Photo: Getty Images
A previously undetected asteroid entered the Earth’s atmosphere and exploded over the Atlantic Ocean, 2,200 miles off the coast of Venezuela yesterday.
The rock, the size of a car is estimated to have had an impact energy of around 750 tons of TNT. Small in cosmic terms but enough to have caused massive problems if it had hit a population center.
It has been named 2014AA, a number letter combination that indicates it was the first asteroid discovered this year, sadly it was discovered somewhat late…like after it exploded.
This incident serves to remind us all that the mission to map all space debris, junk and rocks that are likely to pose a threat to the planet is far from complete.
In other space news sunspot AR1944 is now twice the size of Earth and contains a dozen dark cores with the magnetic energy to throw off powerful flares. The spot is so big it can be seen at sunset with the naked eye.
Photo: Raymund Sarmiento of Quezon City, the Philippines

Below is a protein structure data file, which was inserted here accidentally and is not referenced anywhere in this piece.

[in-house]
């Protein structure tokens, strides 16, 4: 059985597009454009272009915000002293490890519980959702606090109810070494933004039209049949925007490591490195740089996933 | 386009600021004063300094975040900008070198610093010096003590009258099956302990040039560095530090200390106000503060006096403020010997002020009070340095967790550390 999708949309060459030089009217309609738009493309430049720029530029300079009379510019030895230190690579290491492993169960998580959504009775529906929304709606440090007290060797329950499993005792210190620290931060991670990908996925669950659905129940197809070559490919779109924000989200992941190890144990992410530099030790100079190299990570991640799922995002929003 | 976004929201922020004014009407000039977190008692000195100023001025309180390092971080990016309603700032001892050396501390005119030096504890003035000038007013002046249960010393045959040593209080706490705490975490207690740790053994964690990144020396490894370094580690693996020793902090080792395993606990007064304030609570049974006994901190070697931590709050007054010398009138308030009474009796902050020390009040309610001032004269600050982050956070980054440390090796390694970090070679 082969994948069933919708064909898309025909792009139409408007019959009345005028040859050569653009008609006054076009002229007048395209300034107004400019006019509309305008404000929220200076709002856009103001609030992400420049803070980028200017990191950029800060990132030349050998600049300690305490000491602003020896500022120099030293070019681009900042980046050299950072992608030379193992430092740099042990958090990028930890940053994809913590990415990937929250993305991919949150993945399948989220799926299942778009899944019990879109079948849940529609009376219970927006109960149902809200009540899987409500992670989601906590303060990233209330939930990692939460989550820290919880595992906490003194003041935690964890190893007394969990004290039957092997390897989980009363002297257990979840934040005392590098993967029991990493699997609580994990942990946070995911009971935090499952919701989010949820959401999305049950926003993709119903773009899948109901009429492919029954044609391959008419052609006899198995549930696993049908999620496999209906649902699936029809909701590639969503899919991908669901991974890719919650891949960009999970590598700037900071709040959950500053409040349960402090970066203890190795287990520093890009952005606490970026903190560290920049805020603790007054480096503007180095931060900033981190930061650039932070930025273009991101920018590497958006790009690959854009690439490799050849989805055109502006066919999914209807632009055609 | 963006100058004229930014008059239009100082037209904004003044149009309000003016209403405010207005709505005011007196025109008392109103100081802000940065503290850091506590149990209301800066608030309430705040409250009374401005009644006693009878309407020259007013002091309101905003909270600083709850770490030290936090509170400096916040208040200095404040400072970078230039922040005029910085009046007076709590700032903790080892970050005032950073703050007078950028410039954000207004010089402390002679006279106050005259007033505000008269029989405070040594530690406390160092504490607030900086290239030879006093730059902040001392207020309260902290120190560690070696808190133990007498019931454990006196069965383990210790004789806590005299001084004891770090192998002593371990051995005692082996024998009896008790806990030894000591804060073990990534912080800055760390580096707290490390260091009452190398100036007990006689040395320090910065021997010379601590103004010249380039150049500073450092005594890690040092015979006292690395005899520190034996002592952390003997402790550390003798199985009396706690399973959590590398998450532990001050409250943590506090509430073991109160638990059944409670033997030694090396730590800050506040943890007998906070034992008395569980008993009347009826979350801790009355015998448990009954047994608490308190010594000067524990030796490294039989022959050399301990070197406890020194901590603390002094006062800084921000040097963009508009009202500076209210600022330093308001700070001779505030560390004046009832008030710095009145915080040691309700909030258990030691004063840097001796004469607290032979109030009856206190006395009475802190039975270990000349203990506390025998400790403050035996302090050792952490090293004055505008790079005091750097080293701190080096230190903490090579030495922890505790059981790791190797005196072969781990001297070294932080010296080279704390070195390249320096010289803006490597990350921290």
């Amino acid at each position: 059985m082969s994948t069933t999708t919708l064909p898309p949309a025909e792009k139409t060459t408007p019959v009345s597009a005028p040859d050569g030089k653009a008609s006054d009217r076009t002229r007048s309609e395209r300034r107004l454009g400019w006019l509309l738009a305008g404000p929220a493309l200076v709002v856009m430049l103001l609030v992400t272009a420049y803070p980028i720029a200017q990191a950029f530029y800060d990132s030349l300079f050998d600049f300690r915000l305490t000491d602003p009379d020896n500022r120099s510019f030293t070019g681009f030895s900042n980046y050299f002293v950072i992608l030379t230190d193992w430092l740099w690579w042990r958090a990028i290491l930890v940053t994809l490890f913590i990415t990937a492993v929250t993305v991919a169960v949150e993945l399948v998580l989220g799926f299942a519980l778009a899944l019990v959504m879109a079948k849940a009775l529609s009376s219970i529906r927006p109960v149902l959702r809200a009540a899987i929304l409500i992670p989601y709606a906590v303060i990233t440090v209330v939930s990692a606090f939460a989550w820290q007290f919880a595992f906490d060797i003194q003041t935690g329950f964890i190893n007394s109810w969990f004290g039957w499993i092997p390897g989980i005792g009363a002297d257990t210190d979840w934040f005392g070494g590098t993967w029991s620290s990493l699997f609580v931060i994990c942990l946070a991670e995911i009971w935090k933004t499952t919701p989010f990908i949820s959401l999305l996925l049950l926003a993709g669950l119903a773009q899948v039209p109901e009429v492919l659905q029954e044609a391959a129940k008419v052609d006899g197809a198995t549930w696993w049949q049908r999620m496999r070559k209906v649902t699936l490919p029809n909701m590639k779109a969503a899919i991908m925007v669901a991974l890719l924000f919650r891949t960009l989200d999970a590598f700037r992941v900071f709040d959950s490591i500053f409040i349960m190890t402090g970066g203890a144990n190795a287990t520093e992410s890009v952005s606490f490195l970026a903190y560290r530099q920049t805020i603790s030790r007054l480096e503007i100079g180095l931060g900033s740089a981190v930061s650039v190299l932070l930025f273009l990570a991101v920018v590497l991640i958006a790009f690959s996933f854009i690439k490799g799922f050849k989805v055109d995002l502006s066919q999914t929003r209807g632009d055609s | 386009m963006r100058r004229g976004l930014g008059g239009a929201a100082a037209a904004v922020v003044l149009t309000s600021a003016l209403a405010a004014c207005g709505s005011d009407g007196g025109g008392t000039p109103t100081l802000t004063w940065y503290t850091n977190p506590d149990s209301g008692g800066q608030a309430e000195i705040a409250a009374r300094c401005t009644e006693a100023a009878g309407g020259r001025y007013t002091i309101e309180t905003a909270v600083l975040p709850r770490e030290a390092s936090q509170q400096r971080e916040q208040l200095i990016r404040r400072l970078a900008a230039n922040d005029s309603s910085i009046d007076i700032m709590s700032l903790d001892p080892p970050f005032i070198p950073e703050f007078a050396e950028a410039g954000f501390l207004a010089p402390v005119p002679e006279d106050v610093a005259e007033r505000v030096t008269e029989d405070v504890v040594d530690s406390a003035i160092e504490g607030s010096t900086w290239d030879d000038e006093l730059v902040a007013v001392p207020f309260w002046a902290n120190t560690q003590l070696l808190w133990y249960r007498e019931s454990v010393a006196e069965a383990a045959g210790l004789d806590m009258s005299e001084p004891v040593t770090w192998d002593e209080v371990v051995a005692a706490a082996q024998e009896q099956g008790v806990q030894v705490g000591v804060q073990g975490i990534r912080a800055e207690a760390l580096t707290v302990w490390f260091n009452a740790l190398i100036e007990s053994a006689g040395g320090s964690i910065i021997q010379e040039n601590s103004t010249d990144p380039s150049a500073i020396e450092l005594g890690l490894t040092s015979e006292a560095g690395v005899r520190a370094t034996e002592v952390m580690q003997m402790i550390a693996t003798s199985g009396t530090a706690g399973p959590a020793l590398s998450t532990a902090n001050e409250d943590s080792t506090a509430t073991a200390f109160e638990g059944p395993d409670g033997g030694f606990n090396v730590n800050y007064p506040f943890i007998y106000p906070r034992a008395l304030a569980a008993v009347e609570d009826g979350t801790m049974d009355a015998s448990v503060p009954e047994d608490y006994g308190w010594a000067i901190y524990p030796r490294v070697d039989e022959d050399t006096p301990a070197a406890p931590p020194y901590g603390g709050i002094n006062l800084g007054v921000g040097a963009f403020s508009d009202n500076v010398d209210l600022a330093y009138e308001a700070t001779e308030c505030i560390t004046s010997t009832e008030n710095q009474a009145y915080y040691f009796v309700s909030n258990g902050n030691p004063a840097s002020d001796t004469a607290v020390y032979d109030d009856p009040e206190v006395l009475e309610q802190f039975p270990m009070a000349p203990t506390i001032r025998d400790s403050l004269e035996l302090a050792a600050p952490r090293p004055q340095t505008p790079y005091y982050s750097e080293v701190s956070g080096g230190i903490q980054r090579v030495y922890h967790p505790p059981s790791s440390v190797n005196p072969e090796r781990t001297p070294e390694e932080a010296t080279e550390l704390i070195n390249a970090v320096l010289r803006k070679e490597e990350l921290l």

The effect of any flares today will be mitigated by the fact that the sunspot is not yet directly facing Earth. However, even an off-center blast from this behemoth could produce radio blackouts and geomagnetic activity.
NOAA has increased their estimate of M-class flares to 75% and X-class to 30% over the next 24 hours.
Solar wind from the large Earth-facing coronal hole is giving rise to spectacular aurorae, such as this photographed by Chad Blakley in Sweden.
Contributed by Chris Carrington of The Daily Sheeple.
Chris Carrington is a writer, researcher and lecturer with a background in science, technology and environmental studies. Chris is an editor for The Daily Sheeple. Wake the flock up!
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